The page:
35 Multiple Perspectives on the Effect of Latent Heat Release in an Extratropical Cyclone

Thursday, 8 August 2013
Holladay-Halsey (DoubleTree by Hilton Portland)
Gregory Tierney, University of Michigan, Ann Arbor, MI; and J. A. Crespo and D. J. Posselt

Handout (1.9 MB)

Accurate modeling of mid-latitude cyclones is a key to making relevant and informative predictions, as well as understanding climate-induced changes in the Earth's hydrologic cycle. While current models realistically simulate extratropical cyclone structure at the synoptic scale, these cyclones are also affected by processes at the meso- and microscales, such as the absorption and release of latent heat during the evaporation and condensation of water vapor. Although localized on shorter time scales, these smaller processes affect the cyclone as a whole through upscale linkages. These effects are not immediately obvious, and must be deconvolved with the aid of numerical models, which provide a virtual laboratory to explore both intra- and interscale linkages. In addition, though models have utility as a standalone tool, a more complete view of the entire system is possible when model results are used in combination with observations.

Our study utilizes this dual perspective to examine the effect of latent heat release in an extratropical cyclone off the East Coast of the United States between 21-26 November 2006. This storm was sampled multiple times by various satellites in NASA's A-Train constellation, as it remained stationary for approximately 3 days. During this time, it was characterized by a persistent warm conveyor belt airflow that stretched from the tropics to the Canadian Maritime provinces. Given the condensation and subsequent latent heat release of the tropical air as it was drawn northward, this storm is an optimal case to isolate the effects of latent heat release on cyclone and frontal structure. To deconvolve these effects, we modelled this case with the Weather Research and Forecasting (WRF) model run at a cloud system resolving horizontal grid spacing of 4 km, under both control conditions and with latent heat release removed. Furthermore, we have leveraged observations obtained from NASA's A-Train suite of satellites to inform and evaluate our control model results. Using these resources, we performed a three part analysis. Firstly, we conduct a traditional synoptic analysis, allowing for direct comparison with reanalysis and observations of the event. Secondly, we compare the differences between model runs and observations via simulated satellite data, allowing for comparison to space-borne A-Train observations. Thirdly, we probe the cyclone dynamics by conducting a potential vorticity analysis, focusing on the anomalous areas, and specific changes due to the presence of latent heat release.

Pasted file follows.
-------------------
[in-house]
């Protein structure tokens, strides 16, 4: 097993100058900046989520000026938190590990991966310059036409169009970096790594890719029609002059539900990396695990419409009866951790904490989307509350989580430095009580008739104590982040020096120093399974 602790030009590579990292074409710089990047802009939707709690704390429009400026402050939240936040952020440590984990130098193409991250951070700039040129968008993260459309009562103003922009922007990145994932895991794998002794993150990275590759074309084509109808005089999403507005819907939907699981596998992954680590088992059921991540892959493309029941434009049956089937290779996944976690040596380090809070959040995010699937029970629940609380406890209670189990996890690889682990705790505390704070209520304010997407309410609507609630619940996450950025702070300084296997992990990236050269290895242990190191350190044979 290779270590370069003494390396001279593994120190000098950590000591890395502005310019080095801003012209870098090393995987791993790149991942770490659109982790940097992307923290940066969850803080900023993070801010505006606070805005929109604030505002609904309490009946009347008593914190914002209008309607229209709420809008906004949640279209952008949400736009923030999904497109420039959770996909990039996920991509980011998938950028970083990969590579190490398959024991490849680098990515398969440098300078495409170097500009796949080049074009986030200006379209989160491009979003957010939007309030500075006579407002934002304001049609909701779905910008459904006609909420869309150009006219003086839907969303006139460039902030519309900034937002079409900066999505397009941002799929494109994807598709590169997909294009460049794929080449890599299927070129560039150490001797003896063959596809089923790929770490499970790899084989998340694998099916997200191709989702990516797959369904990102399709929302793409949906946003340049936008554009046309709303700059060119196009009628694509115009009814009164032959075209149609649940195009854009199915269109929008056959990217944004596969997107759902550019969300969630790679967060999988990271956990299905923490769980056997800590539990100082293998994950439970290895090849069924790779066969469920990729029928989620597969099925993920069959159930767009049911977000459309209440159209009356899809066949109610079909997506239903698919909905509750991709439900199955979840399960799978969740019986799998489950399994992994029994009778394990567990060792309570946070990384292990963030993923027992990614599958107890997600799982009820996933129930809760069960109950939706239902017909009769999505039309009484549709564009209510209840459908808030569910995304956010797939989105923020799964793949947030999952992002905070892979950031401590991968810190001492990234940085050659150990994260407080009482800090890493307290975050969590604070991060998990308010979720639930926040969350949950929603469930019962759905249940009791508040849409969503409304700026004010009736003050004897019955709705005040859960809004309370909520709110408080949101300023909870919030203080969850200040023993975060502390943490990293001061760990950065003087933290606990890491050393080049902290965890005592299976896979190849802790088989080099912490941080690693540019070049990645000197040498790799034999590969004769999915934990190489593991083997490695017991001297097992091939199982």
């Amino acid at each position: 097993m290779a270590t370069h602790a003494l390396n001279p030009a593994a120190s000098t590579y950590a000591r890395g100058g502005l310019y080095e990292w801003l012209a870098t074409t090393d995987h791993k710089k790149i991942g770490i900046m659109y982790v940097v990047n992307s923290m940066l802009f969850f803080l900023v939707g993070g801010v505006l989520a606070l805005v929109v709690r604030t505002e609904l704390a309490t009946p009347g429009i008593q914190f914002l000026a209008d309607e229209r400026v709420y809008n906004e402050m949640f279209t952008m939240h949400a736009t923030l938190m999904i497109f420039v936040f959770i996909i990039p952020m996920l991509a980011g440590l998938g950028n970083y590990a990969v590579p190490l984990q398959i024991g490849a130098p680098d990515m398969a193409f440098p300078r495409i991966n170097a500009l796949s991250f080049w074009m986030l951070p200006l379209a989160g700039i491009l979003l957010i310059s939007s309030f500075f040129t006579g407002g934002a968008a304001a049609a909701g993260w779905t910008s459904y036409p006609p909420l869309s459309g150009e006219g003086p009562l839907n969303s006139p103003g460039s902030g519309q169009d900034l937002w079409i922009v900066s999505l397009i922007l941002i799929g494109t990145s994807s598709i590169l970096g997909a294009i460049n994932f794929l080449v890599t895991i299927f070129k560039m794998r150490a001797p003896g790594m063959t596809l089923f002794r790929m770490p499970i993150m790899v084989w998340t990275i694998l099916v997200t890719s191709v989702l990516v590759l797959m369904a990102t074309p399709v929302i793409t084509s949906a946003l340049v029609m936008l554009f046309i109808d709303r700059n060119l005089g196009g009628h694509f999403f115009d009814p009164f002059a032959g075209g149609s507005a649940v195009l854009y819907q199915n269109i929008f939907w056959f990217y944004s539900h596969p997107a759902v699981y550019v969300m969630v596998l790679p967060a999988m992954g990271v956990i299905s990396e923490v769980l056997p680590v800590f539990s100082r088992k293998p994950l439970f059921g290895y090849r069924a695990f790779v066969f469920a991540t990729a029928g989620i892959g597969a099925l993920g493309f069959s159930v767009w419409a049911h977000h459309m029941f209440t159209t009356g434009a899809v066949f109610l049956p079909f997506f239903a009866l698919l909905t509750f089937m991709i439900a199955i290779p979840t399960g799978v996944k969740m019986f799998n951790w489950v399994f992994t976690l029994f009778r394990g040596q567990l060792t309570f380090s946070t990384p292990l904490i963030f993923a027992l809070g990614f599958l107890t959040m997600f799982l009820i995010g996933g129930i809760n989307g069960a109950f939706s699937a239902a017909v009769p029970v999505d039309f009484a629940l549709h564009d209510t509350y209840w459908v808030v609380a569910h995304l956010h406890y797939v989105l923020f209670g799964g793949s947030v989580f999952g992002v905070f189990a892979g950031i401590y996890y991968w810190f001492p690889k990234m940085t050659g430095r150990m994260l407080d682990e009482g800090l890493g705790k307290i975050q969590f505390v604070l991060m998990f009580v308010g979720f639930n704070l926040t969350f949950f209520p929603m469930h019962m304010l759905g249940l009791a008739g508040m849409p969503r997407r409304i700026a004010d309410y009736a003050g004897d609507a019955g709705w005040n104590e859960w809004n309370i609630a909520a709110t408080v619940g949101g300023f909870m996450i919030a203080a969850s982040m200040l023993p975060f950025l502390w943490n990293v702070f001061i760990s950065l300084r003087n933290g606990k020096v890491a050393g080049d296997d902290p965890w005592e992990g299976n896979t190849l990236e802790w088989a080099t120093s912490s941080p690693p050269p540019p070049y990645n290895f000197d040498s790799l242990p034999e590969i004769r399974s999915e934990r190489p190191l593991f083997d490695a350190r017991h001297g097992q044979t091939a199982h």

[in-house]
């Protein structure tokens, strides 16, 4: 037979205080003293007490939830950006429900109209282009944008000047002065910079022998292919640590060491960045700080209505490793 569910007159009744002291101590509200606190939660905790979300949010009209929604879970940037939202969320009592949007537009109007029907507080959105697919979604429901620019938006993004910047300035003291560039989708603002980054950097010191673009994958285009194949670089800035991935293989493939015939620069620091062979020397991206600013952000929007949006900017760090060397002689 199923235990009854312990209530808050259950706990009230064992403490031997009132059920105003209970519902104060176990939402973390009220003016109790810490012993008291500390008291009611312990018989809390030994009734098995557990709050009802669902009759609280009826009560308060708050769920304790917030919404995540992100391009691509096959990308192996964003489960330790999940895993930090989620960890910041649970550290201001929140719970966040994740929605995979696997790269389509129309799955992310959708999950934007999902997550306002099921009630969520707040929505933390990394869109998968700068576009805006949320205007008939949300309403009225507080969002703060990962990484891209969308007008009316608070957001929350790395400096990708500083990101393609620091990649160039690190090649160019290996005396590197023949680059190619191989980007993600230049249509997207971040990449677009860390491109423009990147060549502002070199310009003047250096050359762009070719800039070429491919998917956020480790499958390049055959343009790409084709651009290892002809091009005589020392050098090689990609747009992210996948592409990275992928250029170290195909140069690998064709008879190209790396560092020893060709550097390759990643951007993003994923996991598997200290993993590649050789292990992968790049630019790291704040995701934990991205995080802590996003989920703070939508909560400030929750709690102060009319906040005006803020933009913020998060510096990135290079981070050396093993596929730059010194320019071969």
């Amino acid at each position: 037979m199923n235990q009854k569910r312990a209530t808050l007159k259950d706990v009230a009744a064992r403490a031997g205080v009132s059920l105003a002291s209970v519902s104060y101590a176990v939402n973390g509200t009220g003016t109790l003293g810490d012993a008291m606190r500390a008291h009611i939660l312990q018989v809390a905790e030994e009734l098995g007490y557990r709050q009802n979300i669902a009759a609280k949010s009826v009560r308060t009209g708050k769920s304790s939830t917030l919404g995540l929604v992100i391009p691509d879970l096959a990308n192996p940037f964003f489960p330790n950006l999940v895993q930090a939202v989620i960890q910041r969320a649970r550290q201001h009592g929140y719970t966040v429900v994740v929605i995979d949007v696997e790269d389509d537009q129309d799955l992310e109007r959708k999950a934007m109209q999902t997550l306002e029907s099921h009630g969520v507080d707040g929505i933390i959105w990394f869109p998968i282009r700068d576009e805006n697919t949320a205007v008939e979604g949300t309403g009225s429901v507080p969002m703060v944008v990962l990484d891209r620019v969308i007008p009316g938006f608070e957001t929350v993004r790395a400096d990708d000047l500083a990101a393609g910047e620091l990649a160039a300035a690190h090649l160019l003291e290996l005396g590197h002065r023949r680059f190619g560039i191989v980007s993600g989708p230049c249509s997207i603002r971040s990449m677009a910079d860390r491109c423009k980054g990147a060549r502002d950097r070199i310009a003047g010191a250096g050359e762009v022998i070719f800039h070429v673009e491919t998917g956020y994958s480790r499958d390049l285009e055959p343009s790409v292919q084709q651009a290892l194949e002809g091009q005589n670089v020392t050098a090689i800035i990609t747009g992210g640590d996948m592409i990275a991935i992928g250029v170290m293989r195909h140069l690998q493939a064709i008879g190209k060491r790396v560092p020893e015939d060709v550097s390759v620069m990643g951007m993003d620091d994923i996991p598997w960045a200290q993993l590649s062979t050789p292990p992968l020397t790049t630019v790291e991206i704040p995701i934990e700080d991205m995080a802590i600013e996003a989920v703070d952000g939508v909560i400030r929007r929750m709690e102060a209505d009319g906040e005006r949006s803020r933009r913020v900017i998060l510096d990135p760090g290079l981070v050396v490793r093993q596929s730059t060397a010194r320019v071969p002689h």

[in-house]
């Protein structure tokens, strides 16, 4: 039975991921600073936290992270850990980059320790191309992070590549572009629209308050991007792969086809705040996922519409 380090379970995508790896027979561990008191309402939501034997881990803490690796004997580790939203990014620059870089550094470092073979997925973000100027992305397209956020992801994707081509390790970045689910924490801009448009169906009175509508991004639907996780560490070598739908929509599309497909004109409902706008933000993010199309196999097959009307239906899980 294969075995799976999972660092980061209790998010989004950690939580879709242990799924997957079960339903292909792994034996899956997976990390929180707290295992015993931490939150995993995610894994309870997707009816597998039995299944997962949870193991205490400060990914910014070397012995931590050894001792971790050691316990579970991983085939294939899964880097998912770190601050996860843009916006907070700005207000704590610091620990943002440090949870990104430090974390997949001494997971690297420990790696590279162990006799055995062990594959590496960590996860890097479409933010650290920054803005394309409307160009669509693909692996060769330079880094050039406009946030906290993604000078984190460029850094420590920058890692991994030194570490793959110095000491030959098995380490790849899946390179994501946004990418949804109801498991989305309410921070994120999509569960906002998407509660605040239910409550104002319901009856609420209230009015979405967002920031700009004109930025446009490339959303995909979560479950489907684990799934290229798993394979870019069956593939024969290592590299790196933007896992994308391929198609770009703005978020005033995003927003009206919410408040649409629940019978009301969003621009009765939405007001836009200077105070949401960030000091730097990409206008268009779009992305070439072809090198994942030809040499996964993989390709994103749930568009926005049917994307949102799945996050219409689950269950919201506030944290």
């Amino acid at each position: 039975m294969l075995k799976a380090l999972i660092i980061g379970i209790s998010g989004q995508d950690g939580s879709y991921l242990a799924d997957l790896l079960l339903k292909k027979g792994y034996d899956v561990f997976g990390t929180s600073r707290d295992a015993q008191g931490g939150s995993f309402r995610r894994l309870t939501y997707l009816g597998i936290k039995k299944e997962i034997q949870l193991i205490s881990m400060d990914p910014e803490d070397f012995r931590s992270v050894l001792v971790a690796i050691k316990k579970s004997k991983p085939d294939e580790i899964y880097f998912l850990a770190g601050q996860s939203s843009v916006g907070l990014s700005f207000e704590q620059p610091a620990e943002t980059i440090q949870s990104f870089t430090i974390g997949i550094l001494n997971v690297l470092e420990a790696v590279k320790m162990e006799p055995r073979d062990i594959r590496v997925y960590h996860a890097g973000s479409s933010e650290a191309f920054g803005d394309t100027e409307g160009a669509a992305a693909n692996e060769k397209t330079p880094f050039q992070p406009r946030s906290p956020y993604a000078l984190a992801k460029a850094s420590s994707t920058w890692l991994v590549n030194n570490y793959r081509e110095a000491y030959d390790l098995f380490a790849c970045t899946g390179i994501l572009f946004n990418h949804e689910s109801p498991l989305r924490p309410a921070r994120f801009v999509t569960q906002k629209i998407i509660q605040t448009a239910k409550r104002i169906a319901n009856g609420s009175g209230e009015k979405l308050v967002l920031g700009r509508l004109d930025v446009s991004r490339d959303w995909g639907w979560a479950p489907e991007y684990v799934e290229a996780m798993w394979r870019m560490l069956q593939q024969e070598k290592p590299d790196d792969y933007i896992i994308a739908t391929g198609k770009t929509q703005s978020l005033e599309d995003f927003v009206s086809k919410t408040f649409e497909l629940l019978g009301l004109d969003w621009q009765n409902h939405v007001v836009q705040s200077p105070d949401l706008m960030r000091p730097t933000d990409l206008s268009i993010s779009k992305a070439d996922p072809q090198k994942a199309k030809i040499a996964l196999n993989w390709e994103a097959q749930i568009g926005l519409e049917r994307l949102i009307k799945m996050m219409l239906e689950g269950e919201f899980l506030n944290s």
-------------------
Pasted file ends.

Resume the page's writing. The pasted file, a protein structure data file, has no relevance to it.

We find that, contrary to previously reported results, in this case the surface-level pressure gradient around the low pressure center is stronger when the effects of latent heat release are removed from the model run. While the potential vorticity anomalies associated with the system are both weakened and more isolated in the no-latent heat release run, the minimum sea level pressure in both model runs is similar. Our results indicate that latent heat may not have had a large role in strengthening the surface cyclone in this particular storm. Instead, the location of maximum condensational heating along and poleward of the surface warm front served to modify the thermal structure east of the surface cyclone and to enhance the warm conveyor belt circulation. The implication is that cyclogenesis may be more sensitive to placement of latent heat release than to the total integrated amount.

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